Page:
According to the 2012 Australian Graduate Survey, three-quarters of Bachelor degree graduates find full time work within four months of completing their studies.
A further 15% find part-time or casual work according to new figures shown in the survey.
174,000 graduates for surveyed.
For medicine, pharmacy, mining engineering, surveying and nursing, 92% of graduates were in full-time employment four months after graduation.
More than 94% of bachelor degree graduates were satisfied with their university experiences overall.
This is great news for our education institutions and for the health of our graduate job market.
(Data reported: Sunday Mail 30 December 2012)
For all your recruitment needs – Balanix Solutions (Recruitment)
Recruitment consultancy is a viable alternative to recruitment agencies. The key things about recruitment consultants are:
- Consultants don’t manage candidates.
- Consultants work closely with the business owner/manager to understand the job and organisational cultural requirements in great depth.
- Recruitment and selection is targeted to attract to a specific role and requirements.
- Fee structure follows a consultancy model and generally is lower than the agency model.
- Manage candidates.
- Fees are generally a percentage of the salary offered for the position.
- Attract a broad range of candidates within a work discipline.
- May have a number of masters who they are serving (eg, Government in relation to Job Network, Labor hire clients, as well as specific recruitment assignments).
If you are experiencing high turnover/low retention of staff, recruitment consultants can provide a more strategic and targeted alternative to recruitment.
In my travels as a recruitment consultant I came across a wonderful description of the Perfect Employee –
- Would not shy away from hard work and could find things that need to be done without the direction of others.
- Would get to work on time every time and not put at risk the lives of others in an attempt to be the first to leave each day.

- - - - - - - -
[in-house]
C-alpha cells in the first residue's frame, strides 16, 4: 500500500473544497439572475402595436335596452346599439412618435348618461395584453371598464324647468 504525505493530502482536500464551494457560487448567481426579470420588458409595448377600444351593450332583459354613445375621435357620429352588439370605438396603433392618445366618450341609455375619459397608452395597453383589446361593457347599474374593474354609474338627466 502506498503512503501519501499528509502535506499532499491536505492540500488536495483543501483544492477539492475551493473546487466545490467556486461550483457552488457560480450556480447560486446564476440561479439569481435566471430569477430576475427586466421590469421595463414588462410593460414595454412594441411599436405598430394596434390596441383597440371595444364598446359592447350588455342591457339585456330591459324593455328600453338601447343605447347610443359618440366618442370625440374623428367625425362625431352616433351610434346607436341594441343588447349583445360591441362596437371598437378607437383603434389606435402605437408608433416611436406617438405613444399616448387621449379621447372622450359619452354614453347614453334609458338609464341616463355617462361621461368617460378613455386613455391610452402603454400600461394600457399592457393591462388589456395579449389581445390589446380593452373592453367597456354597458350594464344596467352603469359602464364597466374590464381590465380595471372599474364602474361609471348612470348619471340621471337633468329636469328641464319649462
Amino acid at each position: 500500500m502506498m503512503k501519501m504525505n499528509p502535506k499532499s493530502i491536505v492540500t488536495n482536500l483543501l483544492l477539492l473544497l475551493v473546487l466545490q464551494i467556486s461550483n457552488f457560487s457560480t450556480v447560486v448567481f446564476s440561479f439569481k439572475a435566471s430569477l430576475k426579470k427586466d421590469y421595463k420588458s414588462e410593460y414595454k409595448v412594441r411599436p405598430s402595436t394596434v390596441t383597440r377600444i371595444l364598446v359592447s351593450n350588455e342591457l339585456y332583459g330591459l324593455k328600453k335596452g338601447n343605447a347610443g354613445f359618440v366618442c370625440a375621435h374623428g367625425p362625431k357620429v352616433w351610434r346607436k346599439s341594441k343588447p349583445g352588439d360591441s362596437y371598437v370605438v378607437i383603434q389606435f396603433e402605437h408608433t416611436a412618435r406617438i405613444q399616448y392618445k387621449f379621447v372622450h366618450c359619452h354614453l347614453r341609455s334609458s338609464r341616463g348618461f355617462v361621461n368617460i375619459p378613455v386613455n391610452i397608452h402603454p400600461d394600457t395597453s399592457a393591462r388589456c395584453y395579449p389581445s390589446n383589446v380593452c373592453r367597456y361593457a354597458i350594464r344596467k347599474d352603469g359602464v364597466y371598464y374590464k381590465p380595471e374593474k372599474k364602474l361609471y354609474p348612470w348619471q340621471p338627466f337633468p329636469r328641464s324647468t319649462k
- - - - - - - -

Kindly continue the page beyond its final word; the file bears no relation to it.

- Would listen carefully when spoken to and ask only enough questions to ensure the accurate undertaking of the work.
- Would be honest and ethical, telling the truth every time.
- Would not sulk or complain when emergencies arise requiring extra effort and time.
- Would be cheerful, courteous and helpful to everyone and determined to make good.
- Would be enthusiastic and motivated to achieve.
- Would have the requisite education, skills and experience.
- Friends / Relatives
- Existing staff / Previous Staff
- Network Colleagues / Suppliers
- Newspaper advertising
- Internet Advertising (seek.com.au / careerone.com.au)
- Twitter / Facebook / Linkedin
- Recruitment Agencies – Job Network/Specialists/Not for Profit
- Recruitment Consultants – Balanix Solutions
- University / TAFE / Schools – intranet postings
- Door signage
- Industry Organisations – Publications/website
Unfortunately, Adina is not alone in the way she considers job descriptions (refer YouTube video above).
When I ask Business Owners/Managers (and not just Small Business Owners/Managers) if they have documented Job Descriptions for all roles in their businesses, too larger number reply “Oh I don’t have time to do that – besides I know in my head what I need them to do”.
Interesting, I think, and then raise the logical question “so in relation to your XYZ position, what do you need them to do?”
“Well” is the reply, “I need them to do this, this and this” which is more often than not the technical aspect of the job (eg, bookkeeping for a Bookkeeper position or computer configuration for an IT position).
“Terrific” I say, “and how do you want them to treat your customers? What sort of relationship with the other staff and you do you wish them to build? What sort of employee do you want them to be? What sorts of things do you want your people to be saying about you and your business to others who maybe looking for work?”